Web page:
We managed to avoid a disaster in Florida this week and the markets breathed a sigh of relief. We staved off an elevation of the crisis in North Korea when the government chose not to launch still one more test of an ICBM. We must be thankful for both, although the former is a natural disaster that can't be avoided and the latter would be man-made and must be stopped before thermonuclear war breaks out, something that North Korea seems to be courting with everything it has.
But I want to talk here about a cataclysm that was avoided, a terrorist-made tragedy that was stopped, the one that occurred 16 years ago in Shanksville Pennsylvania, the Pentagon and downtown New York, where the Twin Towers came down and more lives, civilian lives were lost than at Pearl Harbor. It's a second day, 16 years ago, that must live in infamy and I often fear that it will be forgotten if we don't remind those who were not there, who were not even born, that it happened.
Tonight, CNBC will re-run our documentary about the rebuilding on the site that is at once reverential to those who died and a rebirth to a city so devastated by the murderous collapse of those two gleaming towers that made up the World Trade Center. I am proud of the feature, but at the same time, we cannot let the new skyscrapers going up and the incredible vibrancy of life that now pulses through the area to allow us to forget what transpired there 16 years ago.
That's why I have a request to make here, a request that if you haven't visited the sadly beautiful fountains ringed by the names of the deceased, both the workers and the incredibly brave first responders who ran in to help save those who were trying to get out, and gone through the museum of remembrance itself, you must do so.
You know when I was growing up in Philadelphia we visited the Franklin Institute, an exciting place that's a tribute to innovation. We went to the Philadelphia Art Museum, such an amazing shrine to creativity. I am sure all of you had similar field trips to the monuments that mark our country's greatness.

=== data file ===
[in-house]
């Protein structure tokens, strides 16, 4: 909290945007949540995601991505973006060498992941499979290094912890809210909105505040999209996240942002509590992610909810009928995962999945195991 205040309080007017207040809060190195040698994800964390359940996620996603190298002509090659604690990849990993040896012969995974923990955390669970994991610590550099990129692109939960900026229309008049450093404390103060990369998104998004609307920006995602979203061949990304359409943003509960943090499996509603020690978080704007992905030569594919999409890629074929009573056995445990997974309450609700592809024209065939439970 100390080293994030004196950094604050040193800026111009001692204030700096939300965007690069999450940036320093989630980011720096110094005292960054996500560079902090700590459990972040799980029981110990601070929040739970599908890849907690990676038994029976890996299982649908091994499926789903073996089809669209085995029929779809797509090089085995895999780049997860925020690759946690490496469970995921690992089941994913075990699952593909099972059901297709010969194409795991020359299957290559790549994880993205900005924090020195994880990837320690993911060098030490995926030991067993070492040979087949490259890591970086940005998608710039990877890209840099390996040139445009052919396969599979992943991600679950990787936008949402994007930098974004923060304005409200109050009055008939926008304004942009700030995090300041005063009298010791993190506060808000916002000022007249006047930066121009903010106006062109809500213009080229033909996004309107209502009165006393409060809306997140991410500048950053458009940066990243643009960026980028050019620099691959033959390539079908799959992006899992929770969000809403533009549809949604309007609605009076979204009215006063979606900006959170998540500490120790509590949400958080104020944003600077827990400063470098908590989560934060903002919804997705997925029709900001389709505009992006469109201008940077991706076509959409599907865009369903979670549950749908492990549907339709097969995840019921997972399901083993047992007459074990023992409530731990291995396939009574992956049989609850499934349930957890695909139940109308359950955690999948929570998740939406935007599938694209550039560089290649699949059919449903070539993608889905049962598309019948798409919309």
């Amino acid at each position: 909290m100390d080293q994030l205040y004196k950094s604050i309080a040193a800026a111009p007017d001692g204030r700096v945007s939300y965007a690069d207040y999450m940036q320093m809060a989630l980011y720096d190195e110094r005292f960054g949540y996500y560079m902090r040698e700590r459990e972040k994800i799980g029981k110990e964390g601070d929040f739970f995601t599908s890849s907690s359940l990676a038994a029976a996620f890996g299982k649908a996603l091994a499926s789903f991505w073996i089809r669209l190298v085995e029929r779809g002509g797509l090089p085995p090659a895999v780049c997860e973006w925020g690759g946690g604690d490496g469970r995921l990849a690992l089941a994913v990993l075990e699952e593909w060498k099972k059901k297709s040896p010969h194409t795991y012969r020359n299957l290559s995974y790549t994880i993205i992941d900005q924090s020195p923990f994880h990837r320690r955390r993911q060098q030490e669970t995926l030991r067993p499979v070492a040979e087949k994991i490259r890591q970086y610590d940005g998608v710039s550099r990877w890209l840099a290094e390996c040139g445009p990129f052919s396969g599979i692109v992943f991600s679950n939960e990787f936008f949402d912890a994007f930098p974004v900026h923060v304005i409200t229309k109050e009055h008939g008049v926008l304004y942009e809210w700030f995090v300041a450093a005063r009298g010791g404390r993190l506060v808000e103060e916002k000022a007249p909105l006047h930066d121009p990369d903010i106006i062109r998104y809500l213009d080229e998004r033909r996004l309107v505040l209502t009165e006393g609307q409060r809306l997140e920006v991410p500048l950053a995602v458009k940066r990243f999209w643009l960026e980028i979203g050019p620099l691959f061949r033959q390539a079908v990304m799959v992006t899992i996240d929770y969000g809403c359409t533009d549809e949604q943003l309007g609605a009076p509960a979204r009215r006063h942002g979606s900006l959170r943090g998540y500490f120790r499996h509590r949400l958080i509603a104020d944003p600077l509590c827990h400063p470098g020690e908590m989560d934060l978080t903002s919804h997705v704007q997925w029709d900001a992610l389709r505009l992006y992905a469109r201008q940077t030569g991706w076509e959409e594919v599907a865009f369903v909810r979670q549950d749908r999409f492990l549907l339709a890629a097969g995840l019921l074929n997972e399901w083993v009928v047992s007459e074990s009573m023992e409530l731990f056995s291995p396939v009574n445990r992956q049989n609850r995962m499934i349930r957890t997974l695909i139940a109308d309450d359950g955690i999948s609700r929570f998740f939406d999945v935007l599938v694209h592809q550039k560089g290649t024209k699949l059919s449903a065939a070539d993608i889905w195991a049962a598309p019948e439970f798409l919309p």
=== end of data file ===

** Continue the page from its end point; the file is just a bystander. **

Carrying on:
But it's this museum that must be visited because, unlike Pearl Harbor, which brought us into World War Two, the attacks that day in September can be forgotten if we don't insist that they be remembered. You are greeted with the remains, not just of the building, but of the deceased trapped on whole floors that are now just a flattened grave. You go through a time capsule of what the world was like on that beautiful New York day before the sky turned black from the billowing clouds of debris, debris with incinerated humans unlike anything I, about a quarter of a mile from the tragedy, had ever seen or ever would want to see again.
Then in a small alcove meant only for those who can handle it emotionally, you can see the most visible sign of the tragedy, people choosing suicide, jumping to their death, rather than choosing a different kind of fate. You can hear tapes of the desperate calls, the sadness, the cries. And then you can look up stories of the deceased, something I found, as a Summit resident, where we lost so many, too hard to deal with, but deal with I tried.
At this monument, the incredibly difficult-to-fathom events of that terrible day can be given the context they deserve. Go there. See it. Remember.
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